A UN draft report leaked to the French newspaper Le Monde is creating a firestorm in Kigali, which now threatens to stop supporting UN peace-keeping missions and has already devised a contingency plan for withdrawal from Sudan, in case the UN publishes this polemic report. The UN draft report accuses the Tutsi-led Rwandan army of having targeted and murdered tens of thousands of ethnic Hutus in neighbouring DR Congo between 1996 and 1997, a crime which may amount to genocide. The timeline in question is limited to the First Congo War, which was largely a consequence of the 1994 Rwandan genocide and of the displacement of approximately 2 million Hutus, including Interhamwe, towards the DRC in fear of Tutsi retaliation.
The Rwandan leadership is dismissing this report as being an “amateurish NGO job”, according to President Paul Kagame. Nevertheless, if indeed the Tutsi-led Rwandan army was involved in the killing of ethnic Hutus, the entire credibility of the post-1994 Tutsi plight will be shattered and unappealing from the international point of view. Such a situation would certainly limit the international credibility of recently re-elected President Paul Kagame and possibly even merit that a case be brought before the International Criminal Court, besides constraining the freedom of action and living space of Rwanda.
Rwanda is one of the biggest contributors of peacekeeping forces and a central actor in the region. However, the UN would suffer the biggest loss if it crumbles under pressure from Rwanda. Le Monde quoted an unnamed UN source claiming that Ban Ki-moon had warned UN Human Rights Chief Navi Pillay against using the word ‘genocide’ in referring to Rwandan forces, thus sending the message that support for internationally unwanted peace-keeping missions in Africa’s ‘hot spots’ may serve as a trade-off to avoid accusations of genocide.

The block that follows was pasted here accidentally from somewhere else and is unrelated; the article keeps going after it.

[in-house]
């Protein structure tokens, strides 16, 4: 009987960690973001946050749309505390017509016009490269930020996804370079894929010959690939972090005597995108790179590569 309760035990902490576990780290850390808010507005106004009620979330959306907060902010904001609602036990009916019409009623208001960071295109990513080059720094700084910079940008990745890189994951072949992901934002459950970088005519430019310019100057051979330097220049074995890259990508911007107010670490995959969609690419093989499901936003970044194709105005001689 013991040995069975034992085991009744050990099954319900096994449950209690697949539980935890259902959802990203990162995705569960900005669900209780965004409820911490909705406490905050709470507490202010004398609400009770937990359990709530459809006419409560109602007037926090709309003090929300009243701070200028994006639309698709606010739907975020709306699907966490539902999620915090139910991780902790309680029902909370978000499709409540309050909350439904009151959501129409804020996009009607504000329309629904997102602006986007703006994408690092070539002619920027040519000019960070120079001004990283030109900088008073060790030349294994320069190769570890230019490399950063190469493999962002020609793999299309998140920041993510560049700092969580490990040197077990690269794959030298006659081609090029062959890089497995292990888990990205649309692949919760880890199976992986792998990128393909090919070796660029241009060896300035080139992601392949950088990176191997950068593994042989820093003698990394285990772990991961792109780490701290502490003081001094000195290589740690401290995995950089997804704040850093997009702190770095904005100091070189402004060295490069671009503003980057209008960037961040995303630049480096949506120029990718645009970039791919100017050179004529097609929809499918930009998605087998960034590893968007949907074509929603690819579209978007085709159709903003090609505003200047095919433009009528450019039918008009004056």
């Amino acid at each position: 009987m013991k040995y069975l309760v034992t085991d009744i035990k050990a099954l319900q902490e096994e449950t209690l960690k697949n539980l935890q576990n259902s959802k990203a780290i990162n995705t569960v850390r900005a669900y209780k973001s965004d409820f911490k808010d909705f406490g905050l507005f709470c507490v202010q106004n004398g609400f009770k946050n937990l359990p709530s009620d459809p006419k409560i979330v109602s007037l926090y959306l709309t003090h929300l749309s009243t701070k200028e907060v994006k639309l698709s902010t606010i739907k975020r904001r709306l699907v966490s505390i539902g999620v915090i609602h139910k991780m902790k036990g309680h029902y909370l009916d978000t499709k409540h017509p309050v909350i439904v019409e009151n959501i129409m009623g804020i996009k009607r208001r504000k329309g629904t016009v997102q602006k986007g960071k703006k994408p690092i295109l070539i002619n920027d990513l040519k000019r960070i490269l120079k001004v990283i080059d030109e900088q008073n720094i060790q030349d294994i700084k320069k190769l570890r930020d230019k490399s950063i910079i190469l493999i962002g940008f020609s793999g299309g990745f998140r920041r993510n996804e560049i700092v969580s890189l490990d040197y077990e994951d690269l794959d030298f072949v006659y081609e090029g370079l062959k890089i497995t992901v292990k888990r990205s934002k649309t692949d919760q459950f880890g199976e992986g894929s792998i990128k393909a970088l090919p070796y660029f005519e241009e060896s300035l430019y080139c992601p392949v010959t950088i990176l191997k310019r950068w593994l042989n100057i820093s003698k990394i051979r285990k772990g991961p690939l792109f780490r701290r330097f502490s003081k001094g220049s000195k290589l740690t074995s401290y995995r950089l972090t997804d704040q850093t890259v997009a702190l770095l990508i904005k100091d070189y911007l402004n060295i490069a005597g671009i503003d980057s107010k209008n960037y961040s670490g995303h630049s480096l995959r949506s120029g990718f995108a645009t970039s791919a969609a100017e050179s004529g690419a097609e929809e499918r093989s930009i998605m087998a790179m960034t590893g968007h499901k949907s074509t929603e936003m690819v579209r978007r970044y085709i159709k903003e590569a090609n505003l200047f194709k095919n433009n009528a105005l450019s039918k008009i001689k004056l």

If the UN folds under pressure from Kigali and does not publish this report, a precedent will be opened where international condemnation can be avoided if one provides essential support in terms of peace-keeping to regions lacking such initiatives. This of course, is a minefield for the UN. Support for United Nations peacekeeping missions should neither excuse nor disregard evidence or accusations of genocide, no matter how great the losses in terms of support for its missions.
The African continent and the Great Lakes region specifically will most likely be involved in more violent conflict in the future. While it is true that the UN and the African Union lack the tools and human resources to avoid or even control such conflicts, backing down from genocide accusations in favour of continuing support from Rwanda is a compromise Ban Ki-moon should never be willing to make.